In trying to isolate the common factors for success, he found that it wasn’t class size that mattered most, or the length of the school day, or the amount of funding a school received—or even how involved its parents were. What mattered most, Collins said, was having a great leader as principal.

“The beauty is, that’s the seat that you can change,” he told the superintendents. “There is perhaps no more important swing variable than getting all principal seats filled with Level 5 leaders.”

But great institutions don’t just need great leaders, Collins said; to experience sustained success, they also must practice disciplined thought and action.

Disciplined thought is necessary for school leaders to confront what Collins referred to as the “brutal facts” of their situation, while still maintaining “unwavering faith” that they can, indeed, improve. And disciplined action is necessary to keep this improvement going over a long period of time.

(Next page: Key questions to take away)

Sustaining greatness requires what Collins called a “20 mile march” philosophy, by which he meant setting clear, consistent, and self-imposed performance goals—and then sticking to these goals, no matter what.

The term comes from the approach adopted by Norwegian explorer Roald Amundsen on his trek to reach the South Pole in 1911, in which he and his team set out to cover 20 miles per day, regardless of the weather and other hardships—and they ultimately succeeded. Collins contrasted this approach to that of Robert Falcon Scott and his team, which lacked such a disciplined approach, and tragically, they perished on their return journey.

Great schools not only hold themselves accountable, Collins said; they also pick one good strategy and stick with it long enough to see results, instead of trying different techniques and then abandoning them after only a few years for the “next big thing.”

Effective leaders also know how to distinguish their institution’s core values from its practices, Collins said—preserving the former while changing the latter to stimulate progress. But school leaders might be surprised to learn how much change is really necessary, he said—and how much change is too much.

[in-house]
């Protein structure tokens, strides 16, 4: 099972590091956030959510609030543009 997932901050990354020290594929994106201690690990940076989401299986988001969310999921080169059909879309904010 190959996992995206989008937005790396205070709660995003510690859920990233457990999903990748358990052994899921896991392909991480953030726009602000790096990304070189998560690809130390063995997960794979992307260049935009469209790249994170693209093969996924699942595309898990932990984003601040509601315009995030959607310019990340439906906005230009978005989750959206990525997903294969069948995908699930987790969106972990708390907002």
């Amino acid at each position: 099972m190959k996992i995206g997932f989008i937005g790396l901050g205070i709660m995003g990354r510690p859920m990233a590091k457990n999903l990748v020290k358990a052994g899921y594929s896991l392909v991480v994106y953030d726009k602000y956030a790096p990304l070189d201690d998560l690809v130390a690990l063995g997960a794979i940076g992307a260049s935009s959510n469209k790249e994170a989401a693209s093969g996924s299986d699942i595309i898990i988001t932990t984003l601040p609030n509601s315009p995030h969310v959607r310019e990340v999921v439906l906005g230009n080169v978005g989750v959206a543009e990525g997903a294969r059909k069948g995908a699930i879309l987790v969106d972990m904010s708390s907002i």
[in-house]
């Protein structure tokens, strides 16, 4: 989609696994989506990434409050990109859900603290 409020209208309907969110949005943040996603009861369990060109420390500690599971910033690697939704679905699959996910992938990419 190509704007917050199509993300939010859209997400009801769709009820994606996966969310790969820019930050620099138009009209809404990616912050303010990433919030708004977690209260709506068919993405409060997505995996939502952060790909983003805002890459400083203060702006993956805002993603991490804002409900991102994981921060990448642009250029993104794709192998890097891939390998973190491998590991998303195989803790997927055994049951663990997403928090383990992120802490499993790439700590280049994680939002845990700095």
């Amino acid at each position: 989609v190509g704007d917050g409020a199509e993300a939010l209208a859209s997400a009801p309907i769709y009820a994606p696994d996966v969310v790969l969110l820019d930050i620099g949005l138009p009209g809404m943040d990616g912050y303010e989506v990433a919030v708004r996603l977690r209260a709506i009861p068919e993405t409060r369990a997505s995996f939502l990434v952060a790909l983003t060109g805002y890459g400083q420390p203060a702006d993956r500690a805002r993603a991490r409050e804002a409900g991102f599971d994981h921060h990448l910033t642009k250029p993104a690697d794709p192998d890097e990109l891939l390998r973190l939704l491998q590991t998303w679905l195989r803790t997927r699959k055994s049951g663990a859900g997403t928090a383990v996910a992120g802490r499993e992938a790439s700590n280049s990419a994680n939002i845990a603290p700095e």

To illustrate his point, Collins cited the example of Southwest Airlines, which has enjoyed phenomenal success. It’s a little-known fact, he said, that Southwest actually copied the business model of another airline, Pacific Southwest Airlines, which is no longer in business.

As the market evolved and airlines struggled to adapt, one of these companies changed its business plan about 70 percent, Collins said; the other, only 20 percent. As it turns out, it was Southwest—the company that succeeded—that only changed 20 percent of its plan.

“I promise you, if you change 70 percent of your business plan, you will fail,” he asserted, “but if you change zero percent, you will also fail.”

The trick is to understand the right 20 percent to change—and why. And that requires understanding what it is you do well, so you can maintain those practices that are working.

Collins concluded his talk by leaving the superintendents with several key questions to ponder, including…

• Do you want to take your schools from good to great? That is, do you have the Level 5 will to do whatever it takes to make this happen?

•  How many keys seats do you have on your bus? How many are filled with Level 5 leaders—and what will it take to make this 100 percent?

• What are the “brutal facts” of your situation?

• What is your “Big Hairy Audacious Goal” (BHAG)? This is a goal that is clearly definable, yet “profound enough to change the lives of every student in your district” should you succeed.

• What is your 20-mile march, and what do you need to do to hit this goal consistently for the next 25 years?

• What is the right 20 percent to change about your own school district—and why?

Follow Editor in Chief Dennis Pierce on Twitter at @eSN_Dennis.